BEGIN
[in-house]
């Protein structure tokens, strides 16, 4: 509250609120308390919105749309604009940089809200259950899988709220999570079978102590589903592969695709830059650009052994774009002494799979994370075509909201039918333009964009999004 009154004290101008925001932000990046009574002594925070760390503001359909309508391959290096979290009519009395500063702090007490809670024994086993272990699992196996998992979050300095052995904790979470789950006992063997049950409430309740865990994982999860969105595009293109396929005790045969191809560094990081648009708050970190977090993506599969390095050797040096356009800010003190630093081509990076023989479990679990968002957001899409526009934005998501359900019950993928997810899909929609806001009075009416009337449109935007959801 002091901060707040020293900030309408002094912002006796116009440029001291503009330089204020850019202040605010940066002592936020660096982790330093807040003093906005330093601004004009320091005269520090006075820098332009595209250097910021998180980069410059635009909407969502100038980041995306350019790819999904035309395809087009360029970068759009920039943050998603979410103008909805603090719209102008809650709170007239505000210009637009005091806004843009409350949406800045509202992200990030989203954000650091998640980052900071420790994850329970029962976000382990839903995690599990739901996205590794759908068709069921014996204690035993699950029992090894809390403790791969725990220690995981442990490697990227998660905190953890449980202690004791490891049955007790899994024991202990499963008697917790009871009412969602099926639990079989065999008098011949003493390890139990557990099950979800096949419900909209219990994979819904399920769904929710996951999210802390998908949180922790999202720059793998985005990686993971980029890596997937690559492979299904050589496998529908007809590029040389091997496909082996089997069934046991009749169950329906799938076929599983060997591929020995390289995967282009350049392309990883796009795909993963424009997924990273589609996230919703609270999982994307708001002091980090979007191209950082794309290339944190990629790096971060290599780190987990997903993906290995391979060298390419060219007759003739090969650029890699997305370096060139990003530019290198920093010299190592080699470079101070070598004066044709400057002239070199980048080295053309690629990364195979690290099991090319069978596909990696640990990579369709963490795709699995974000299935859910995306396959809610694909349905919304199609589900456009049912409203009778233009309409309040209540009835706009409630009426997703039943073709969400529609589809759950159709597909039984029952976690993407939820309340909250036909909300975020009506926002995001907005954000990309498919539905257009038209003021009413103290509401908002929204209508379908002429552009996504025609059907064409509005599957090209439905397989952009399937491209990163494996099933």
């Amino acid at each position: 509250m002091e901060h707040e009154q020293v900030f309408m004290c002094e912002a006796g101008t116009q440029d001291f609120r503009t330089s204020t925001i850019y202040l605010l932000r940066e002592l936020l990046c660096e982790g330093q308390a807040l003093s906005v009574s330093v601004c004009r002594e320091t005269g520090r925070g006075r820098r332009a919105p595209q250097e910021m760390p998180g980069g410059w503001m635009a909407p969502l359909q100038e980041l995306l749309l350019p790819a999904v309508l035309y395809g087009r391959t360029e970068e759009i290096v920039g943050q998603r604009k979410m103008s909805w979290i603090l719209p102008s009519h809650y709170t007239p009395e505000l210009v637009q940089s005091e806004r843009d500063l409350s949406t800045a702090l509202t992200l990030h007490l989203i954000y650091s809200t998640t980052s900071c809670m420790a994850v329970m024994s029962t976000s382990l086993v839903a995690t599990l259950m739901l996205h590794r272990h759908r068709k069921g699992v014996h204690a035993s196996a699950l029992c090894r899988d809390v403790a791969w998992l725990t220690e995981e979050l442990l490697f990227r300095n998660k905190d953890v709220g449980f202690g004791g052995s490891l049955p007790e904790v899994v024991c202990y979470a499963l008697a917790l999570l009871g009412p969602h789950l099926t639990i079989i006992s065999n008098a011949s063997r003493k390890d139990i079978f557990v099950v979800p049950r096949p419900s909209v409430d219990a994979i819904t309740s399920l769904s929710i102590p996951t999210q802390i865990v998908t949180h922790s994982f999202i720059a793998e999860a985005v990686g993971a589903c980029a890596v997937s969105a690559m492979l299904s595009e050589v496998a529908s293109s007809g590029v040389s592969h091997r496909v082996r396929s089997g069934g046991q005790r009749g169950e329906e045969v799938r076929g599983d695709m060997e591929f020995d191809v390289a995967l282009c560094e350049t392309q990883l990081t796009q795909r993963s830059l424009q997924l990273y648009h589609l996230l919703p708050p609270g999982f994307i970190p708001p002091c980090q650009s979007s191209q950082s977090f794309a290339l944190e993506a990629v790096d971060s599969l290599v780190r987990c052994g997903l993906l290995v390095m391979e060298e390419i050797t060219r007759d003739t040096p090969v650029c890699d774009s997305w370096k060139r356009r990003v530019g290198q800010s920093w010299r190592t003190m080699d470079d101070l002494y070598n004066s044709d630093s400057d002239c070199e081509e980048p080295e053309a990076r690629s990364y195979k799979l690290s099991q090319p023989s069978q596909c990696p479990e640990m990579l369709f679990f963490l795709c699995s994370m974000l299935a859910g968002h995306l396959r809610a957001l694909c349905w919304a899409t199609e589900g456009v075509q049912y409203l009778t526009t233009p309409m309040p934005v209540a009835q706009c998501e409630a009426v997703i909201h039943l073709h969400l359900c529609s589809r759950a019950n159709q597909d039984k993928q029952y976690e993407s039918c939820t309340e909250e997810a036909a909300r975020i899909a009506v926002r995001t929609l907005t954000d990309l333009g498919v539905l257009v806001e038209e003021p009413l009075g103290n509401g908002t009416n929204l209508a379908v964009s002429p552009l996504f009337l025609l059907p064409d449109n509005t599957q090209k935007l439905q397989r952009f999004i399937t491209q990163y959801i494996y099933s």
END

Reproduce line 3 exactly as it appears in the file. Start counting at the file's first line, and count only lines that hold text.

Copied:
């Amino acid at each position: 509250m002091e901060h707040e009154q020293v900030f309408m004290c002094e912002a006796g101008t116009q440029d001291f609120r503009t330089s204020t925001i850019y202040l605010l932000r940066e002592l936020l990046c660096e982790g330093q308390a807040l003093s906005v009574s330093v601004c004009r002594e320091t005269g520090r925070g006075r820098r332009a919105p595209q250097e910021m760390p998180g980069g410059w503001m635009a909407p969502l359909q100038e980041l995306l749309l350019p790819a999904v309508l035309y395809g087009r391959t360029e970068e759009i290096v920039g943050q998603r604009k979410m103008s909805w979290i603090l719209p102008s009519h809650y709170t007239p009395e505000l210009v637009q940089s005091e806004r843009d500063l409350s949406t800045a702090l509202t992200l990030h007490l989203i954000y650091s809200t998640t980052s900071c809670m420790a994850v329970m024994s029962t976000s382990l086993v839903a995690t599990l259950m739901l996205h590794r272990h759908r068709k069921g699992v014996h204690a035993s196996a699950l029992c090894r899988d809390v403790a791969w998992l725990t220690e995981e979050l442990l490697f990227r300095n998660k905190d953890v709220g449980f202690g004791g052995s490891l049955p007790e904790v899994v024991c202990y979470a499963l008697a917790l999570l009871g009412p969602h789950l099926t639990i079989i006992s065999n008098a011949s063997r003493k390890d139990i079978f557990v099950v979800p049950r096949p419900s909209v409430d219990a994979i819904t309740s399920l769904s929710i102590p996951t999210q802390i865990v998908t949180h922790s994982f999202i720059a793998e999860a985005v990686g993971a589903c980029a890596v997937s969105a690559m492979l299904s595009e050589v496998a529908s293109s007809g590029v040389s592969h091997r496909v082996r396929s089997g069934g046991q005790r009749g169950e329906e045969v799938r076929g599983d695709m060997e591929f020995d191809v390289a995967l282009c560094e350049t392309q990883l990081t796009q795909r993963s830059l424009q997924l990273y648009h589609l996230l919703p708050p609270g999982f994307i970190p708001p002091c980090q650009s979007s191209q950082s977090f794309a290339l944190e993506a990629v790096d971060s599969l290599v780190r987990c052994g997903l993906l290995v390095m391979e060298e390419i050797t060219r007759d003739t040096p090969v650029c890699d774009s997305w370096k060139r356009r990003v530019g290198q800010s920093w010299r190592t003190m080699d470079d101070l002494y070598n004066s044709d630093s400057d002239c070199e081509e980048p080295e053309a990076r690629s990364y195979k799979l690290s099991q090319p023989s069978q596909c990696p479990e640990m990579l369709f679990f963490l795709c699995s994370m974000l299935a859910g968002h995306l396959r809610a957001l694909c349905w919304a899409t199609e589900g456009v075509q049912y409203l009778t526009t233009p309409m309040p934005v209540a009835q706009c998501e409630a009426v997703i909201h039943l073709h969400l359900c529609s589809r759950a019950n159709q597909d039984k993928q029952y976690e993407s039918c939820t309340e909250e997810a036909a909300r975020i899909a009506v926002r995001t929609l907005t954000d990309l333009g498919v539905l257009v806001e038209e003021p009413l009075g103290n509401g908002t009416n929204l209508a379908v964009s002429p552009l996504f009337l025609l059907p064409d449109n509005t599957q090209k935007l439905q397989r952009f999004i399937t491209q990163y959801i494996y099933s």